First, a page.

Fed lends credence to Biden’s promise of a soft landing for US economy


Joe Biden’s upbeat forecasts for the US economy have been validated by the Federal Reserve’s signal that it will consider interest rate cuts next year, delivering respite to American households through lower borrowing costs after two years of high inflation.

For months, Biden administration officials have been betting on a “soft landing” — one in which inflation would decline without any big rise in unemployment or a recession — as a fundamental feature of its economic record heading into the 2024 presidential election.

That expectation was validated by the US central bank this week, as it shifted towards a more dovish posture. The Fed indicated that its cycle of monetary tightening, which began in early 2022 to fight rapidly building inflation, had most likely ended, as officials forecast that its benchmark interest rate would be brought down by 0.75 percentage points next year from its current range of 5.25 per cent to 5.5 per cent. 

The Biden White House has vowed to respect the Fed’s independence, and it rarely comments on monetary policy. But earlier this month on a visit to Las Vegas, the president said he was “not encouraging the Fed to raise rates” — as he praised the “sweet spot” reached by the US economy with steady jobs growth, rising wages and lower inflation. 

On Friday, Lael Brainard, the director of the National Economic Council at the White House, said “recent data certainly give us more evidence that the width of the runway for a soft landing has gotten much bigger”.

She also pointed to “a much more positive view about what the economy is likely to look like over the course of the next year” in financial markets. “That is bringing down mortgage rates in a way that we also really welcome. We know housing affordability continues to be a squeeze for so many Americans,” Brainard said. 

Since the Fed’s meeting, US government bond yields have touched multi-month lows, with the 10-year Treasury note, which serves as a global benchmark, trading below 4 per cent for the first time since August.

The prospect of the Fed shifting to lower rates will not only help potential homeowners and the housing market, but could ease costs across the economy, including for business investments.

Jennifer Harris, a former Biden White House economic official, said it was vital for rates to come down for the huge manufacturing incentives enacted over the past years to be completed.

“The rest of the economy could well muddle through on ‘higher for longer’, but that is not true for the delicate set of investments that are incredibly capital intensive that we just passed historic legislation to stand up.” Harris would like to see the Fed cut rates at an even faster rate than projected by its officials this week. 

The trajectory of the economy is important for Biden on the cusp of an election year. The better outlook from the Fed has also chimed with a record high in the Dow Jones Industrial Average stock index, which the Biden campaign has been touting.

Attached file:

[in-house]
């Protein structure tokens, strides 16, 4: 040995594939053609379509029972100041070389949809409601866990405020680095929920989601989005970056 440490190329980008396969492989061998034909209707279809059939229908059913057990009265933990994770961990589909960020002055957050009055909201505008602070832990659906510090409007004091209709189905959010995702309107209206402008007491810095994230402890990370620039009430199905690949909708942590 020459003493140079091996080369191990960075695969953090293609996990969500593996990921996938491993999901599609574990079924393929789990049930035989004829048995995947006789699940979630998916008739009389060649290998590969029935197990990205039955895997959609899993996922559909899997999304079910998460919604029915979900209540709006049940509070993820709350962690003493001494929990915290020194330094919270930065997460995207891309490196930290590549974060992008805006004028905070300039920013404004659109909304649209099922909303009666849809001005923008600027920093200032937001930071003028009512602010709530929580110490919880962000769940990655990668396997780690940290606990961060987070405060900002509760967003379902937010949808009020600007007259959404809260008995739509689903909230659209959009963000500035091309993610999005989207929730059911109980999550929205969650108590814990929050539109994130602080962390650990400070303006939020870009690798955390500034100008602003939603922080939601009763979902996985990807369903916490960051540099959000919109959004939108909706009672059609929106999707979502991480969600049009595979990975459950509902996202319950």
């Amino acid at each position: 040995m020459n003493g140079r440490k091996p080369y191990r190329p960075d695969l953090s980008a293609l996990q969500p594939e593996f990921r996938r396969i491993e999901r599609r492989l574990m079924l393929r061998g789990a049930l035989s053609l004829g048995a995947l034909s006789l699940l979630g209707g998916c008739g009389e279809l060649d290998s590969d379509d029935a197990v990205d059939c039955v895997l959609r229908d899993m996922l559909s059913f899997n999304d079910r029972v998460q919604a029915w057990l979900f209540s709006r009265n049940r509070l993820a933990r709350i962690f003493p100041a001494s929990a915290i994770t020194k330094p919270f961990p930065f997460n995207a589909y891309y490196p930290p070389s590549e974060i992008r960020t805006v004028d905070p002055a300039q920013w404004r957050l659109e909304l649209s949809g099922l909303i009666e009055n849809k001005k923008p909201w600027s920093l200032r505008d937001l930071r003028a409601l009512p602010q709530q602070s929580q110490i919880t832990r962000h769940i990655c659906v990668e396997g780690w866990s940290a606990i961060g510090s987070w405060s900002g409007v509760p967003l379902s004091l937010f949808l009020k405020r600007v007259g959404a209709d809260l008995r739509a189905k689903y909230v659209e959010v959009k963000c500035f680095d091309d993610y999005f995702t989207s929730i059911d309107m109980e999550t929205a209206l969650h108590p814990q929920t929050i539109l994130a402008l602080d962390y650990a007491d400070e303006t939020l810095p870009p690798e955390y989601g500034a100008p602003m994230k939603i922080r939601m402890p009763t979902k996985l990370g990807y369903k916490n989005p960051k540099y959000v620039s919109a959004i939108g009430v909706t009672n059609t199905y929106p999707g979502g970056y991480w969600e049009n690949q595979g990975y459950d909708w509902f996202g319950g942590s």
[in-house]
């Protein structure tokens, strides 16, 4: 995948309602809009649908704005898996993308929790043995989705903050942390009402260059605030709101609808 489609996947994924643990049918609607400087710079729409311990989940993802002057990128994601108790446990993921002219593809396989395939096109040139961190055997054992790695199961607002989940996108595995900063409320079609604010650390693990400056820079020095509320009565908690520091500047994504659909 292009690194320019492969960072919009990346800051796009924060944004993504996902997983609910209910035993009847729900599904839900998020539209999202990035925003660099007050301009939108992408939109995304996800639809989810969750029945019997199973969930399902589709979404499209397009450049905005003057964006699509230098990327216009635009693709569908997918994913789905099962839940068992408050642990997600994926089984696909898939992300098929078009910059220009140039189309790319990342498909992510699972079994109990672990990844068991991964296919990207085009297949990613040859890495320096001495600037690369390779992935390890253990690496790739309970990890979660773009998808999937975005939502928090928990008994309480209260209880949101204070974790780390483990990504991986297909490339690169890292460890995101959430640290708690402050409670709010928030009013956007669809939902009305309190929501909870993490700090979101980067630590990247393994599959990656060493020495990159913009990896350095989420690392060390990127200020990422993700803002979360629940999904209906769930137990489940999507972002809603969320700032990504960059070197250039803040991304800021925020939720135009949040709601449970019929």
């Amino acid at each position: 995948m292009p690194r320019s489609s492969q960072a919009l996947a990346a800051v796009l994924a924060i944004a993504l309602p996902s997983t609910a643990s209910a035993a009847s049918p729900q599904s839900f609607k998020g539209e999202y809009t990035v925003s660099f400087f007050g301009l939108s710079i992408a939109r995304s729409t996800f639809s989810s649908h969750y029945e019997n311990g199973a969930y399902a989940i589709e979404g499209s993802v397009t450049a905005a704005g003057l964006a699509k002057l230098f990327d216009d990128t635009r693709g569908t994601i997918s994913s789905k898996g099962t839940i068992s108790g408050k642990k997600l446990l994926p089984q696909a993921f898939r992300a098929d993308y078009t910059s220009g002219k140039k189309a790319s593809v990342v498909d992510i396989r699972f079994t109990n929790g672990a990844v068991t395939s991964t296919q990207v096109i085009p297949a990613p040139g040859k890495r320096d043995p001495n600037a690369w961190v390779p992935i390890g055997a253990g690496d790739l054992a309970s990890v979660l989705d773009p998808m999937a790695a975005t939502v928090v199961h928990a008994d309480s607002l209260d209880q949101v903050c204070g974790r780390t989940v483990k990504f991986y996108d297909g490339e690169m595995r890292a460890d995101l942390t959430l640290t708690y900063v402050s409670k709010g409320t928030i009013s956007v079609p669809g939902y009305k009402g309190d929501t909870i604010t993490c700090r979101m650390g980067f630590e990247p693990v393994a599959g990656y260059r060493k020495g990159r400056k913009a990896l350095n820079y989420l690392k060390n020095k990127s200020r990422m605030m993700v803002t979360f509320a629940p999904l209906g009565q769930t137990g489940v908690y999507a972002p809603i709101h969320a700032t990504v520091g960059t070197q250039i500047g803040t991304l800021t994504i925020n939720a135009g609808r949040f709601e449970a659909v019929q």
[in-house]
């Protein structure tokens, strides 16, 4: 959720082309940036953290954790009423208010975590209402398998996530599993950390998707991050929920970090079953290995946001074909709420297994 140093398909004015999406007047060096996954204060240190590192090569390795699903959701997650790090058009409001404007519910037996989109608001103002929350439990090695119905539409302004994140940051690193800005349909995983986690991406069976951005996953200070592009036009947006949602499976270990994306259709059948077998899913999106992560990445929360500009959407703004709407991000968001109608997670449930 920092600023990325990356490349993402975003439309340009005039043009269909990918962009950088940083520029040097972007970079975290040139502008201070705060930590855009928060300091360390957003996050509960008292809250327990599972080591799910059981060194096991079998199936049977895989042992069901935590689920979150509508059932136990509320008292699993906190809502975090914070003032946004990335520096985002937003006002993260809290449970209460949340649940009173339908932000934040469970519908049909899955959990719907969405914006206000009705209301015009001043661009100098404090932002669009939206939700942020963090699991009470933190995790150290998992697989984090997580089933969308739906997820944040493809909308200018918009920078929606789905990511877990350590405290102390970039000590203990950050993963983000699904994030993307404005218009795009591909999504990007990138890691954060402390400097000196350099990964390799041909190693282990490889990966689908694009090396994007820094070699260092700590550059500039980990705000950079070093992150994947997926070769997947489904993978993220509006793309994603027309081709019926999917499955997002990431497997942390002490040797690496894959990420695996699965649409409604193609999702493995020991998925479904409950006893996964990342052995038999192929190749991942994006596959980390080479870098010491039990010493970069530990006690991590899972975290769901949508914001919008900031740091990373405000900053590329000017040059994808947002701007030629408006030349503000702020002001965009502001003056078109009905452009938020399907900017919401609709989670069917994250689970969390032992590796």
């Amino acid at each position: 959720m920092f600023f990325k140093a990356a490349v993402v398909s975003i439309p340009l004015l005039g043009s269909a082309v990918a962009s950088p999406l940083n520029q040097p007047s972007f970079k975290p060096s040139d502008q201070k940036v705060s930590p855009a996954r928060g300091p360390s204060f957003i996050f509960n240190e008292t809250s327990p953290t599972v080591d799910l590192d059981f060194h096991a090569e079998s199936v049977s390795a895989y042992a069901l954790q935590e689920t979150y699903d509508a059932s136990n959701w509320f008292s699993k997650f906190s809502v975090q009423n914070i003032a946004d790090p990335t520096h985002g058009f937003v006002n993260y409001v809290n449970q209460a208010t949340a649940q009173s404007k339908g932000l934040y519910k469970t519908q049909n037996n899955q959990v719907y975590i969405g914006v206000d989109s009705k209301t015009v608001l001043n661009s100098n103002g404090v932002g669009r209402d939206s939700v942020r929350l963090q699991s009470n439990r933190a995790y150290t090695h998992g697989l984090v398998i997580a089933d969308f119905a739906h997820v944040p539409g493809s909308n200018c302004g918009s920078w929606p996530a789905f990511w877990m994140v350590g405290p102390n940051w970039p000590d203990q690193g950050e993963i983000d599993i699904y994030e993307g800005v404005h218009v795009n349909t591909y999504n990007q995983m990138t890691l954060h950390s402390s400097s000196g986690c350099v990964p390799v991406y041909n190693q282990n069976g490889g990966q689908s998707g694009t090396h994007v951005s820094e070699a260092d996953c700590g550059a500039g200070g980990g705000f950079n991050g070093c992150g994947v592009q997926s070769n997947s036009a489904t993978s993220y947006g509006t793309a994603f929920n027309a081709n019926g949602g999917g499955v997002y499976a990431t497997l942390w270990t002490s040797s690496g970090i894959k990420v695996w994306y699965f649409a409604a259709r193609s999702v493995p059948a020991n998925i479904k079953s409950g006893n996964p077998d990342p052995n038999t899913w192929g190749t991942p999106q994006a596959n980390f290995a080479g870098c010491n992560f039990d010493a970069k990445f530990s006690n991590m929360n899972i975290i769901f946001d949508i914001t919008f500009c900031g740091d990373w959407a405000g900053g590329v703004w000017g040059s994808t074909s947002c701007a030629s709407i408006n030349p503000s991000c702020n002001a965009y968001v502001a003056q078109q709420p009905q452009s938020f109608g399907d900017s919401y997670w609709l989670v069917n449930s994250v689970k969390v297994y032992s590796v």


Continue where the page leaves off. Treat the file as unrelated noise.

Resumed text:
While the vote will be in November, perceptions of the economy are often cemented earlier in the year, and the president is trying to reverse dismally low approval ratings on his handling of the economy. 

In his latest press conference this week, Jay Powell, the Fed chair, said politics would not be a factor in the central bank’s thinking. 

“We don’t think about political events. We don’t think about politics,” he said. “We’ll do the things that we think are right for the economy when we think [it] is the right time. That’s what we always do.”

The Fed’s turn towards essentially calling the peak in interest rates and beginning to entertain rate cuts stemmed primarily from officials’ shifting stance on the inflation outlook. According to this week’s projections, a majority now expect price pressures to ease more rapidly in 2024 and 2025 than just a couple months’ prior before reaching a level consistent with the central bank’s longstanding 2 per cent target the year after that. 

At the same time, officials forecast the economy will continue to grow over 1 per cent in 2024 and 2025, with a very minimal uptick in the unemployment rate to 4.1 per cent. It stands at 3.7 per cent. 

But in a telling sign, Powell made clear that safeguarding the soft landing that he and other officials have been trying to engineer was also an important consideration for officials.

“We’re aware of the risk that we would hang on too long,” he said. “We know that that’s a risk, and we’re very focused on not making that mistake.” 

Yelena Shulyatyeva, senior US economist at BNP Paribas, said she expected the Fed to be guided by the inflation data, which could mean it holds off until May to begin lowering borrowing costs. Over the course of 2024, she forecasts the federal funds rate to decline by 1.5 percentage points before falling below 3 per cent by the end of 2025. 

“They will not hesitate to cut faster if they see a significant deterioration in economic activity,” Shulyatyeva said.

Andrew Patterson, senior international economist at Vanguard, said one risk might be if the Fed proceeds to slash interest rates before inflation was well and truly vanquished.

“If they do end up cutting pre-emptively . . . they’re risking a reacceleration in inflation and then an eventual recession as a result of that because they are going to have to hike [again],” he said.

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